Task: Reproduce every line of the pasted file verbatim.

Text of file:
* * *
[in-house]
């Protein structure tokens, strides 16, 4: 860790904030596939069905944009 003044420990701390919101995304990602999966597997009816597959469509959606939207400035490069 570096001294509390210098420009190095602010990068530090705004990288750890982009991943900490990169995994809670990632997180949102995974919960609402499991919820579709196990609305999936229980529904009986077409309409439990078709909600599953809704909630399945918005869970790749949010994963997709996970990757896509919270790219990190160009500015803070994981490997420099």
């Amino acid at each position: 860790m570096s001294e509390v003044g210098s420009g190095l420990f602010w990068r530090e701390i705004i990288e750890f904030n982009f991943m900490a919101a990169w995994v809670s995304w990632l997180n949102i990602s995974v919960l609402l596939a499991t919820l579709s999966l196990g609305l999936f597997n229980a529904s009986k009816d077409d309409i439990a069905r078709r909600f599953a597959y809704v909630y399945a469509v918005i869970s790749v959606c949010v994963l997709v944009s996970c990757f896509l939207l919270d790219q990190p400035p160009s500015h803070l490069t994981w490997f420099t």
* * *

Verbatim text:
[in-house]
């Protein structure tokens, strides 16, 4: 860790904030596939069905944009 003044420990701390919101995304990602999966597997009816597959469509959606939207400035490069 570096001294509390210098420009190095602010990068530090705004990288750890982009991943900490990169995994809670990632997180949102995974919960609402499991919820579709196990609305999936229980529904009986077409309409439990078709909600599953809704909630399945918005869970790749949010994963997709996970990757896509919270790219990190160009500015803070994981490997420099």
């Amino acid at each position: 860790m570096s001294e509390v003044g210098s420009g190095l420990f602010w990068r530090e701390i705004i990288e750890f904030n982009f991943m900490a919101a990169w995994v809670s995304w990632l997180n949102i990602s995974v919960l609402l596939a499991t919820l579709s999966l196990g609305l999936f597997n229980a529904s009986k009816d077409d309409i439990a069905r078709r909600f599953a597959y809704v909630y399945a469509v918005i869970s790749v959606c949010v994963l997709v944009s996970c990757f896509l939207l919270d790219q990190p400035p160009s500015h803070l490069t994981w490997f420099t």